of cheap money policies was a major source of the reaction against simple-minded
Keynesianism. In the United States, this reaction involved widespread recognition that the
wartime and postwar pegging of bond prices was a mistake, that the abandonment of this policy
was a desirable and inevitable step, and that it had none of the disturbing and disastrous
consequences that were so freely predicted at the time.
The limitation derives from a much misunderstood feature of the relation between money and
interest rates. Let the Fed set out to keep interest rates down. How will it try to do so? By buying
securities. This raises their prices and lowers their yields. In the process, it also increases the
quantity of reserves available to banks, hence the amount of bank credit, and, ultimately the total
quantity of money. That is why central bankers in particular, and the financial community more
broadly, generally believe that an increase in the quantity of money tends to lower interest rates.
Academic economists accept the same conclusion, but for different reasons. They see, in their
mind’s eye, a negatively sloping liquidity preference schedule. How can people be induced to
hold a larger quantity of money? Only by bidding down interest rates.
Both are right, up to a point. The initial impact of increasing the quantity of money at a faster
rate than it has been increasing is to make interest rates lower for a time than they would
otherwise have been. But this is only the beginning of the process not the end. The more rapid
rate of monetary growth will stimulate spending, both through the impact on investment of lower
market interest rates and through the impact on other spending and thereby relative prices of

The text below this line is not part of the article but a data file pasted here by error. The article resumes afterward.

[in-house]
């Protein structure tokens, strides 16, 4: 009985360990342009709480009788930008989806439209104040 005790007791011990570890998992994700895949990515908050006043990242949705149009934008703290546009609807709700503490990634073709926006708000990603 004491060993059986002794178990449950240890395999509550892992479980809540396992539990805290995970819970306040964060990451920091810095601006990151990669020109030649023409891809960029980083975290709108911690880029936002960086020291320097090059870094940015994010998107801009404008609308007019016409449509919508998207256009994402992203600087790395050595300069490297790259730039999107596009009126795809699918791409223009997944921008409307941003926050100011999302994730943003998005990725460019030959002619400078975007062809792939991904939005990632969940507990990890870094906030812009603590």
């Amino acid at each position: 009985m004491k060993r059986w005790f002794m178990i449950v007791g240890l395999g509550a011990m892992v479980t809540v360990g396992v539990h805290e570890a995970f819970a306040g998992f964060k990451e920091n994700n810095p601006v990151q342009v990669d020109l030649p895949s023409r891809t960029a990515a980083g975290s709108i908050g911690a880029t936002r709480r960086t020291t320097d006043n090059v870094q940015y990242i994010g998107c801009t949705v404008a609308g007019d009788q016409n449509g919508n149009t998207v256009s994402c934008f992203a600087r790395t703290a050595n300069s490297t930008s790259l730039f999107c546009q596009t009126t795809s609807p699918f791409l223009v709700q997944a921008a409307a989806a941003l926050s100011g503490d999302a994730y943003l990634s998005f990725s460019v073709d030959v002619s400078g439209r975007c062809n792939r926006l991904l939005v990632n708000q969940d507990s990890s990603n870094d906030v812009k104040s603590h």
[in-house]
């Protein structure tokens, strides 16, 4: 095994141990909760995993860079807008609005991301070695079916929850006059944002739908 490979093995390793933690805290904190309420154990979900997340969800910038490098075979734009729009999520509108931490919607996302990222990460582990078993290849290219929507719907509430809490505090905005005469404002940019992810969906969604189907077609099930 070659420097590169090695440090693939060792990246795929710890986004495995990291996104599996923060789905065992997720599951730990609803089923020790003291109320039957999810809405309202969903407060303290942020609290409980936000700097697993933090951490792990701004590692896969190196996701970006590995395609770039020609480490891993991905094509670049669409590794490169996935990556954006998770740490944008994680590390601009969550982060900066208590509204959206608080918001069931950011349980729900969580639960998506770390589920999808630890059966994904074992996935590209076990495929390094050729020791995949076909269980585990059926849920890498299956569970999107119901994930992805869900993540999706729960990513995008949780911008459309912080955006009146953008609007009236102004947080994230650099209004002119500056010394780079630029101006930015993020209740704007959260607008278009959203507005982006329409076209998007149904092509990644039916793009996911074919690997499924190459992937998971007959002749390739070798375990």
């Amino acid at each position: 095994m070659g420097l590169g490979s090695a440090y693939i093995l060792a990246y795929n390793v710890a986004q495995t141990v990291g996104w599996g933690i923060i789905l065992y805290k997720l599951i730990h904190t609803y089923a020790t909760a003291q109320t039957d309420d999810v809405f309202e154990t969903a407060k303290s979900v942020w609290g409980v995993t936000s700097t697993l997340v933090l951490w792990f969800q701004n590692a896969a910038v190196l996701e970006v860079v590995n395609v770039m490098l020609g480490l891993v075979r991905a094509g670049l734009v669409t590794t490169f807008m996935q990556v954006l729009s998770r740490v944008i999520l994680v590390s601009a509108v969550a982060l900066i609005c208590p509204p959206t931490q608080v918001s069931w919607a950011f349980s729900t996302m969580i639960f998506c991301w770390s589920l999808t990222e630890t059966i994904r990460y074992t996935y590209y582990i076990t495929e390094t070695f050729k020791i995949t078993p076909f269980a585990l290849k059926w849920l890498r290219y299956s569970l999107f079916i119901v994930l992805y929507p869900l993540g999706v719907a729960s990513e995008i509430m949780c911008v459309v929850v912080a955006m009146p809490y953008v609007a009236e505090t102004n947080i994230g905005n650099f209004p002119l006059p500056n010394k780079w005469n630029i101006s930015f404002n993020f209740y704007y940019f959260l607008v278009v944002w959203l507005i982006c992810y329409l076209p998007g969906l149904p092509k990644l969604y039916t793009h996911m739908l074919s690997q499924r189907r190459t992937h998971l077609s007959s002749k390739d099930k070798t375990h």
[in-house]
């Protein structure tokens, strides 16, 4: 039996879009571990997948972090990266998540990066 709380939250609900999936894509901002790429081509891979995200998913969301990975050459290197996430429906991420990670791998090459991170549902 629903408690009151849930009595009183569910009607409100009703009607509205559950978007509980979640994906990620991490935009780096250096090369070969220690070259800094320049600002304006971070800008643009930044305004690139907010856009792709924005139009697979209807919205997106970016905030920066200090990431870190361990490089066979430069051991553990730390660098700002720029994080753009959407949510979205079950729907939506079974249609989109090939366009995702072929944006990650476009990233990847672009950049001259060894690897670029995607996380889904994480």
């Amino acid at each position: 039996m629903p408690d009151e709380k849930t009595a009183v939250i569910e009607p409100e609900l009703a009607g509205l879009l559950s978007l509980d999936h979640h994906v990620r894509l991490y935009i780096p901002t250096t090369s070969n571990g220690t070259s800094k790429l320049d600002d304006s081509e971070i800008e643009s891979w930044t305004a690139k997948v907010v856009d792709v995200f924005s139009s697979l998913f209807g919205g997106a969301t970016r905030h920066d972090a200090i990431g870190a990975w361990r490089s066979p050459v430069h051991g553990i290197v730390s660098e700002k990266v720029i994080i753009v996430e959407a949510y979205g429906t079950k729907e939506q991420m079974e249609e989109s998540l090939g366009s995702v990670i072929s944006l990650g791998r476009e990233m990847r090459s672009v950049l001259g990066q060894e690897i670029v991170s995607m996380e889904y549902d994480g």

higher cash balances than are desired. But one man’s spending is another man’s income. Rising
income will raise the liquidity preference schedule and the demand for loans; it may also raise
prices, which would reduce the real quantity of money. These three effects will reverse the initial
downward pressure on interest rates fairly promptly, say, in something less than a year. Together
they will tend, after a somewhat longer interval, say, a year or two, to return interest rates to the
level they would otherwise have had. Indeed, given the tendency for the economy to overreact,
they are highly likely to raise interest rates temporarily beyond that level, setting in motion a
cyclical adjustment process.
A fourth effect, when and if it becomes operative, will go even farther, and definitely mean that a
higher rate of monetary expansion will correspond to a higher, not lower, level of interest rates
than would otherwise have prevailed. Let the higher rate of monetary growth produce rising
prices, and let the public come to expect that prices will continue to rise. Borrowers will then be
willing to pay and lenders will then demand higher interest rates—as Irving Fisher pointed out
decades ago. This price expectation effect is slow to develop and also slow to disappear. Fisher
estimated that it took several decades for a full adjustment and more recent work is consistent
with his estimates.
These subsequent effects explain why every attempt to keep interest rates at a low level has
forced the monetary authority to engage in successively larger and larger open market purchases.
They explain why, historically, high and rising nominal interest rates have been associated with
rapid growth in the quantity of money, as in Brazil or Chile or in the United States in recent
years, and why low and falling interest rates have been associated with slow growth in the
quantity of money, as in Switzerland now or in the United States from 1929 to 1933. As an
empirical matter, low interest rates are a sign that monetary policy has been tight—in the sense